• Castlebrae High School
  • Castle View Primary
  • Craigour Park Primary
  • Dalry Primary
  • Gilmerton Primary
  • Gracemount Primary School
  • Liberton High School
  • Liberton Primary
  • Niddrie Mills Primary
  • Oxgangs Primary
  • Pilrig Park School
  • Prestonfield Primary
  • Rowanfield School
  • Stenhouse Primary
  • Tynecastle High School

The appointments are based within each school to make the service more accessible for parents/ guardians who may be struggling with:

  • Housing Issues
  • Debt Problems
  • Income Maximisation
  • Welfare Rights

Book an Appointment Today

We believe everyone should have the same opportunity to accessing advice services so if you’re in need of help or wish to refer a client for an appointment, please contact the relevant school above for further details.

Newsletters

We issue bi-monthly newsletters to keep parents updated on welfare rights issues that are relevant to them.

For example, in our first issue, we cover help with school meals and school uniforms, disability benefits for children over 16 transitioning from Disability Living Allowance (DLA) to Personal Independence Payment (PIP), and how to avoid tax credits pitfalls.

Use the comment box if you wish to suggest ideas for articles in future newsletters.

To subscribe to our bi-monthly newsletters, send us an email with your email address through our Contact Page.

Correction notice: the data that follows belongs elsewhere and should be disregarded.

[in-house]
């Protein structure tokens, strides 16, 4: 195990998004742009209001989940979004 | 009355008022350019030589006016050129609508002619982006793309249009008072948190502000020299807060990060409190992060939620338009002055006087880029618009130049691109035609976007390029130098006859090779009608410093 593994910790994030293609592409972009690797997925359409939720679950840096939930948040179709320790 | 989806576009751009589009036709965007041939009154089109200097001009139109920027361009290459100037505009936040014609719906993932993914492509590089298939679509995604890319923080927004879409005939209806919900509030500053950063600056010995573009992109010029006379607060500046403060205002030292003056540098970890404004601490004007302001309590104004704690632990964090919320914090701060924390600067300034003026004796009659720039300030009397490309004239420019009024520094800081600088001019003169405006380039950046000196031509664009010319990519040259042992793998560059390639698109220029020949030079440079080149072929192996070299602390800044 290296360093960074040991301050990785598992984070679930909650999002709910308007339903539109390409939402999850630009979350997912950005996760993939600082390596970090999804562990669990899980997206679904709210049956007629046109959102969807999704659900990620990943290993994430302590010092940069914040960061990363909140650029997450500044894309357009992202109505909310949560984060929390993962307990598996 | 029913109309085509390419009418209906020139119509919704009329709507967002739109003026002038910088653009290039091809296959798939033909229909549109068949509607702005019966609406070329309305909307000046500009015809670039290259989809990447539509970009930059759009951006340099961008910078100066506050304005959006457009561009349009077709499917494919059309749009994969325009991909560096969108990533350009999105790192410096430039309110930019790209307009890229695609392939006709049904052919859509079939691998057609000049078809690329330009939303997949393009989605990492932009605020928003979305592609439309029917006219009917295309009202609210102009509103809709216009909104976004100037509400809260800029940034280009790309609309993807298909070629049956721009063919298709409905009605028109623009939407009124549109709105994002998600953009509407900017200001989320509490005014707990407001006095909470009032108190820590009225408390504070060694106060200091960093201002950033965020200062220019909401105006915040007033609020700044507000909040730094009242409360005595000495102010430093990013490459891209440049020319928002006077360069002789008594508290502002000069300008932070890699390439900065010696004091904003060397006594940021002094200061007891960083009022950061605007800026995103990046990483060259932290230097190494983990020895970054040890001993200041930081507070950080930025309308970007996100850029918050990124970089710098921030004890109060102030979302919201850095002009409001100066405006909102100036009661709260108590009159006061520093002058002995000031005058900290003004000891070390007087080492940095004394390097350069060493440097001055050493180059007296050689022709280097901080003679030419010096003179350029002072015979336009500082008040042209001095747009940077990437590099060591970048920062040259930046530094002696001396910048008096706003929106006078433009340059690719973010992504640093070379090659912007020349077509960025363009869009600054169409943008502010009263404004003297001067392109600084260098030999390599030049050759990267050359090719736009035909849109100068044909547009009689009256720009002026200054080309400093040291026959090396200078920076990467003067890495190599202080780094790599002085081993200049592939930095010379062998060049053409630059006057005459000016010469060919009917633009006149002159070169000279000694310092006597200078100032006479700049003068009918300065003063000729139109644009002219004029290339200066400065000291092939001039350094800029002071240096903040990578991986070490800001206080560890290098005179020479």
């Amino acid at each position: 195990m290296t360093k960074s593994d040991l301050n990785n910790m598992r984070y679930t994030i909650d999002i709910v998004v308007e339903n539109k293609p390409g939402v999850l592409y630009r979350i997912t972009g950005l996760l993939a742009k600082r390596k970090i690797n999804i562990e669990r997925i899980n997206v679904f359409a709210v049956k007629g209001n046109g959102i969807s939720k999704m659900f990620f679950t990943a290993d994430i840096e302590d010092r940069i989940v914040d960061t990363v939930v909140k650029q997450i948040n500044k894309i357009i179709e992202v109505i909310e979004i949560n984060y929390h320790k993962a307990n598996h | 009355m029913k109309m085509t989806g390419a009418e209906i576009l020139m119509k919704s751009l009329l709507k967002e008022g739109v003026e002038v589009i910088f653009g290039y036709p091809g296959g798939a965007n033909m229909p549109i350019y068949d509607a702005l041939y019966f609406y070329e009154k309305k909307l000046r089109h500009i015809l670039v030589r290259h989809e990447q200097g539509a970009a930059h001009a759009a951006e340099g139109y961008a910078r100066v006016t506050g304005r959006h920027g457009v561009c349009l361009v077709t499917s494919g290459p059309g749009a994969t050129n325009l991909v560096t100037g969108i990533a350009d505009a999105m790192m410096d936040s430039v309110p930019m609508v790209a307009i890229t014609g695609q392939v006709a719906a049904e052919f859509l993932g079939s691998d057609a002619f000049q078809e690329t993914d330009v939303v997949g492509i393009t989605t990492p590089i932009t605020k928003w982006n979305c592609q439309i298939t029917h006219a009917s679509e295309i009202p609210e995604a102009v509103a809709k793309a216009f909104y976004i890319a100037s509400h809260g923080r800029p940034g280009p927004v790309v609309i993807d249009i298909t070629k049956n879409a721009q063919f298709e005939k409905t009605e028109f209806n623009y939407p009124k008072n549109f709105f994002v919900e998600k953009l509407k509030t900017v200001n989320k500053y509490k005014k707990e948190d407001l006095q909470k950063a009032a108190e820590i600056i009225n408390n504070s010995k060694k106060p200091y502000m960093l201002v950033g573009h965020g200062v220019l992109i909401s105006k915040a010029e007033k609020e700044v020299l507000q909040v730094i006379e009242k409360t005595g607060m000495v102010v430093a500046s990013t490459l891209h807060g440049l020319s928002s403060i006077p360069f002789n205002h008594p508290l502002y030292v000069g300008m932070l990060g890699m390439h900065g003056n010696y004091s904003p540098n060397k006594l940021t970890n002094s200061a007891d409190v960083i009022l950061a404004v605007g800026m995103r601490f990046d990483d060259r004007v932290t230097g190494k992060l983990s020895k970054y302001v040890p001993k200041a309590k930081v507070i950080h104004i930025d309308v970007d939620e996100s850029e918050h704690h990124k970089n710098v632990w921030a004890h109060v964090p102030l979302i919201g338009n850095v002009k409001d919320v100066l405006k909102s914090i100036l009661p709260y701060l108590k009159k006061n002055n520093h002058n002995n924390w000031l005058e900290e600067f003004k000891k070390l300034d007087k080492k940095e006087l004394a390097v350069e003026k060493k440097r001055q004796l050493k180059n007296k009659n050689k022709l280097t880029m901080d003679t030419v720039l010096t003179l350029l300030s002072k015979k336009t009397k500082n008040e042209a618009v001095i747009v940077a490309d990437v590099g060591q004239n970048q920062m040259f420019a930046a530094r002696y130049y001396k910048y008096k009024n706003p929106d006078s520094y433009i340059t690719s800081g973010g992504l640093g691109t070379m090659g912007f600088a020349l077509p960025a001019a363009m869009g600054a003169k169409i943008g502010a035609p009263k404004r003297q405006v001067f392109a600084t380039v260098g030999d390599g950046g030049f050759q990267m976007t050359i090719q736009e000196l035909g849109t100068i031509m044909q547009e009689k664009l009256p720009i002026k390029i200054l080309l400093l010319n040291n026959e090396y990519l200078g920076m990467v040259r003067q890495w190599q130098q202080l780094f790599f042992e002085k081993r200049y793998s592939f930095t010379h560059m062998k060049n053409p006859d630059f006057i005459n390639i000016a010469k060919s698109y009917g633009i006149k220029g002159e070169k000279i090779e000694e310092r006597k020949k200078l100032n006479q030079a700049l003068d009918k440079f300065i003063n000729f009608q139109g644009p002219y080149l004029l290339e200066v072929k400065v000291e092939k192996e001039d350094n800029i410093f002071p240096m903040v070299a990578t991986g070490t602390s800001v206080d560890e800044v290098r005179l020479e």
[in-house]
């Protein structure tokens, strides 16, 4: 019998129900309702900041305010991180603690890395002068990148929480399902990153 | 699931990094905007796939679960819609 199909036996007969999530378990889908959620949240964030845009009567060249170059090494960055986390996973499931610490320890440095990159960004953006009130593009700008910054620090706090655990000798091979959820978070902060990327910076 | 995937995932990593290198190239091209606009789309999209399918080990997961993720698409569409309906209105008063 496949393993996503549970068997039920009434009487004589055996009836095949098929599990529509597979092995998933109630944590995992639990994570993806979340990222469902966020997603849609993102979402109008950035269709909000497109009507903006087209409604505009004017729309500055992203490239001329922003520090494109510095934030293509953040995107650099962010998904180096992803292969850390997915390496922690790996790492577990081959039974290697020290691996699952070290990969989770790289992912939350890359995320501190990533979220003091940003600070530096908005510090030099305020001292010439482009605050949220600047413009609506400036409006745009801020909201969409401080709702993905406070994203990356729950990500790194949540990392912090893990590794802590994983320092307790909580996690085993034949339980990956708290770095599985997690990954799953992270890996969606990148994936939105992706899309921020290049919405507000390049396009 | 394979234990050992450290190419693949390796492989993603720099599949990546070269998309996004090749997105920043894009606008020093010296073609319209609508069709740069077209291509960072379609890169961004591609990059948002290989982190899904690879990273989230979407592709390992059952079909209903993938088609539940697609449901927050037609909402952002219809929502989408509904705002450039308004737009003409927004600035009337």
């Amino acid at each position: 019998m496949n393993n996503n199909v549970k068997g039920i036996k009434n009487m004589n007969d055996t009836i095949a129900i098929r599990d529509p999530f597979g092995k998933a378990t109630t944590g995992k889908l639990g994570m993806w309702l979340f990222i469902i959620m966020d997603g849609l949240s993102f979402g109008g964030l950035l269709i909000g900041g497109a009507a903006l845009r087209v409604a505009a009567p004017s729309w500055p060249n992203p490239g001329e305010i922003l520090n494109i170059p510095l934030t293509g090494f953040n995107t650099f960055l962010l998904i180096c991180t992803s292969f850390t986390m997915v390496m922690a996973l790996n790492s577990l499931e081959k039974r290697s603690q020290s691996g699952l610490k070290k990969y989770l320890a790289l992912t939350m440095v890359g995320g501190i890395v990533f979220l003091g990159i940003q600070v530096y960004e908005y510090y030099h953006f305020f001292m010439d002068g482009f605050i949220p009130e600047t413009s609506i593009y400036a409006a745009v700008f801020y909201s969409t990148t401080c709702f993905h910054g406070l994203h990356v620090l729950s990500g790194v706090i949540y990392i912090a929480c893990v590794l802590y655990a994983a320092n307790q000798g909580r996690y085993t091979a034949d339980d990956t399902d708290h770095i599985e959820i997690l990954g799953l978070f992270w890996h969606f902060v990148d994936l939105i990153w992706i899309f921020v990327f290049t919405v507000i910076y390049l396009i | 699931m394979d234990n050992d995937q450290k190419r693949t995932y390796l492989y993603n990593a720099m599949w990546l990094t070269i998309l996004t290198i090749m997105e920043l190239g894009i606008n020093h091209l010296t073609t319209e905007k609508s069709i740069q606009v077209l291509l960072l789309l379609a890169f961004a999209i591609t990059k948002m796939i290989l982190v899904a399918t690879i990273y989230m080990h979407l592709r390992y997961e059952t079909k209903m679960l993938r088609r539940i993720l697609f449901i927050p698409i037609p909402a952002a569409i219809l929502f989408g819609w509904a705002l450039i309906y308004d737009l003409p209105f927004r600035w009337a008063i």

Further Information

Please contact CHAI on 0131 442 2100

Edinburgh Legal Walk

2017 EdiLW Fundraising Banner

A CHAI/EHAP Team successfully completed the Edinburgh Legal Walk on Monday 9th of October – a 10 Km walk around the centre of Edinburgh.

Why we walked?

The need for free legal advice and representation has grown in the past few years. The recession has increased poverty and reduced support services. Meanwhile funding for the advice centres themselves has reduced.The work our Edinburgh Housing Advice Partnership (EHAP) service does:
  • Prevents families being made homeless
  • Prevents destitution
  • Helps people gain the support to which they are entitled

EHAP

If you want to help us continue to provide an effective and free Court Representation Service for those facing eviction/repossession for rent or mortgage arrears, you can still donate here

Thanks!

Partnership working battling to provide basic needs

EHAP advisers have been attending the Bethany Care Shelter on Tuesday nights where people are able to get a three course meal and somewhere warm to sleep for the night.

An EHAP adviser is available every Tuesday night for a chat and some housing advice until lights out at 10.45pm.